So who is the greatest dual-threat quarterback in NFL history? I expect Wilson to hold the title eventually. But for now, discounting differences in era, the answer is Aaron Rodgers. And it ain't even close. Rodgers is elusive in the pocket, deadly efficient when running, and as good as they come passing. Sorry he doesn't look the part.
The same could be said of Andrew Luck and Jay Cutler. Both are highly effective but rarely given their due as running quarterbacks, simply because they aren't as exciting to watch as a Wilson or Colin Kaepernick.
Exhibit B: Luck, the quarterback from the 2012 class who has been listed, quite frequently, among the supposed "elite": Tall white guy. First overall pick. Goofy face, but likable. His team throws the ball a lot, dominates a weak division, and sucks in the playoffs.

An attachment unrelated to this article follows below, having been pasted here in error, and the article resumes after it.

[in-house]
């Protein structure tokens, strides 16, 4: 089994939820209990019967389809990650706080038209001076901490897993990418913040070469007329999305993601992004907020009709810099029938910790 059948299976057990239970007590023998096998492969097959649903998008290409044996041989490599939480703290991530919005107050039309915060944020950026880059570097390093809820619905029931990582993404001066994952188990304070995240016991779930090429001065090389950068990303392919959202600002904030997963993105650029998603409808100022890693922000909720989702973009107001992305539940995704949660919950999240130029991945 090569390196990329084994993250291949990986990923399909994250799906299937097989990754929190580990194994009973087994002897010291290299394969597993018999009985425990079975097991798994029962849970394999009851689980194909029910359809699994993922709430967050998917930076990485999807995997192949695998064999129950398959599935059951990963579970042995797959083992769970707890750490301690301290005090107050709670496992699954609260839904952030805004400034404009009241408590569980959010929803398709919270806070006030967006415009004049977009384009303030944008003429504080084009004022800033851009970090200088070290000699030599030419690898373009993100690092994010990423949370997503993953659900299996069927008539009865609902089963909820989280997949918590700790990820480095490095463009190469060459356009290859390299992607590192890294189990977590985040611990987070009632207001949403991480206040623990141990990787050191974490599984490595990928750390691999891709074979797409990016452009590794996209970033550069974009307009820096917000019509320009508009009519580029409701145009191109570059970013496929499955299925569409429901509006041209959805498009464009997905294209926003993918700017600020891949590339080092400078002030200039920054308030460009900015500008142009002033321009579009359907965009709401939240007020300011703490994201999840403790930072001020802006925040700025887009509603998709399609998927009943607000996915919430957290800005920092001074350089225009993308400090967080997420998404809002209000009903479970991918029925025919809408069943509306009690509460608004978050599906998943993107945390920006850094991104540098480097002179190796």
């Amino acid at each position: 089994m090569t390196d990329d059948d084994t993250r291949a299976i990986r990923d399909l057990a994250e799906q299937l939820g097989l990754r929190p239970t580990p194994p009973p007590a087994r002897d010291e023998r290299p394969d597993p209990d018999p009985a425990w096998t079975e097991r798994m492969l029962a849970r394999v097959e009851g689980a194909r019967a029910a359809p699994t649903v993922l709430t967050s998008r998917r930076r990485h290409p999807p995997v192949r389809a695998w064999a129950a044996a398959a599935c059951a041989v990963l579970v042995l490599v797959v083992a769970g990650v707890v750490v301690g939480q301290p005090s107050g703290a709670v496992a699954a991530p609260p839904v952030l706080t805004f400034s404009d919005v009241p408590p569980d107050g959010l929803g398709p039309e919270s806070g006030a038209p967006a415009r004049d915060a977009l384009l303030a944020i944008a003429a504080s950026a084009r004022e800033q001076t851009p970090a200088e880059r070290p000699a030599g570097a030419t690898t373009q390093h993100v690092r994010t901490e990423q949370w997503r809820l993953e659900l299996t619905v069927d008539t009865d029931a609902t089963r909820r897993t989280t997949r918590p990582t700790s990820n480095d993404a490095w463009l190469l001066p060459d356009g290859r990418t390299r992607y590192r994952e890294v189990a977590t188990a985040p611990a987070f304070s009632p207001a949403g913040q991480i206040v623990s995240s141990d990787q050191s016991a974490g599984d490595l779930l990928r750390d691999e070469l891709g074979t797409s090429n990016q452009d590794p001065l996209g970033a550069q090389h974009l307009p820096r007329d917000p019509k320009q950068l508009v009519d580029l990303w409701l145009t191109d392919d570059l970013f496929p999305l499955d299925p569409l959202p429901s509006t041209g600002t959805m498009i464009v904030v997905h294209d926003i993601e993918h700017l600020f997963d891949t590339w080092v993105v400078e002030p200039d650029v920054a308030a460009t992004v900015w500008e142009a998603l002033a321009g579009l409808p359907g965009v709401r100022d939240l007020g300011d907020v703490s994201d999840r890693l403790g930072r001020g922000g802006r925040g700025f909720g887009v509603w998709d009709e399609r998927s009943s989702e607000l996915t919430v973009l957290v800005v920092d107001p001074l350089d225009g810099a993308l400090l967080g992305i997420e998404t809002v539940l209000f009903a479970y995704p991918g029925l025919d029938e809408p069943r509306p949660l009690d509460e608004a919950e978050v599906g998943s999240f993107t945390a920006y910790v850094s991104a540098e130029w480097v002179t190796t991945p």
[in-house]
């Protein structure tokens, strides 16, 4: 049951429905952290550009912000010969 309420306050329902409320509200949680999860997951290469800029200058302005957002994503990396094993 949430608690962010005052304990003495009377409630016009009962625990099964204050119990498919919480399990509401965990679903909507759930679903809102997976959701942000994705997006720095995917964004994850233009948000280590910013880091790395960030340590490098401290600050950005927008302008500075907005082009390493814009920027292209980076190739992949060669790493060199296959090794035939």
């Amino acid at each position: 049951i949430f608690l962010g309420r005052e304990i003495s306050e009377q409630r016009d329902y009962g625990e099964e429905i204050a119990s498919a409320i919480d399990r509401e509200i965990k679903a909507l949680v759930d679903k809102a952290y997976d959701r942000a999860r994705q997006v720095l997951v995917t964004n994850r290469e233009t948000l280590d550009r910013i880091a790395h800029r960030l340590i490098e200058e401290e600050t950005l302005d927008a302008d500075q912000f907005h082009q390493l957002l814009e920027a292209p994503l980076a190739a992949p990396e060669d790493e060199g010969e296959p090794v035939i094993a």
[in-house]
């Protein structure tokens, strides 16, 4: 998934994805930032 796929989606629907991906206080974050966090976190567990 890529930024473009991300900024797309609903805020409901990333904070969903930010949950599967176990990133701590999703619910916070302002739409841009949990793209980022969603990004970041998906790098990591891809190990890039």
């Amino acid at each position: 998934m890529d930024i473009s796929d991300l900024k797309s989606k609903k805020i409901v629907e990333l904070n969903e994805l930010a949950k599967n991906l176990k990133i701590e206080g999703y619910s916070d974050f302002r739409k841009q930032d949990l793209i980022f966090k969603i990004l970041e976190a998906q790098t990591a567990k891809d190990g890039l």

He also has a horseshoe on his helmet.
Think that matters? You're damn right it does.
Everything about Luck reminds them of Manning, including an ambiguous start to his career. They believe, perhaps subconsciously, that certain teams have a magical aurora that produces good quarterbacks. Rodgers cracked their elite easily after taking over for Brett Favre, Rivers replaced Pro Bowl quarterback Brees, and Brady supplanted former #1 overall pick Drew Bledsoe. Eli is highly regarded for being named "Manning".
In contrast, there's Alex Smith who runs too much, Matt Ryan who's just plain boring, and Andy Dalton who, for God's sake, plays for the Bengals. I wouldn't call these guys elite, but they are better than a lot of top draft picks (Eli Manning, Matthew Stafford, Sam Bradford) and just as good as Luck. They are probably underrated, and at any rate, they are in no danger whatsoever of being overrated.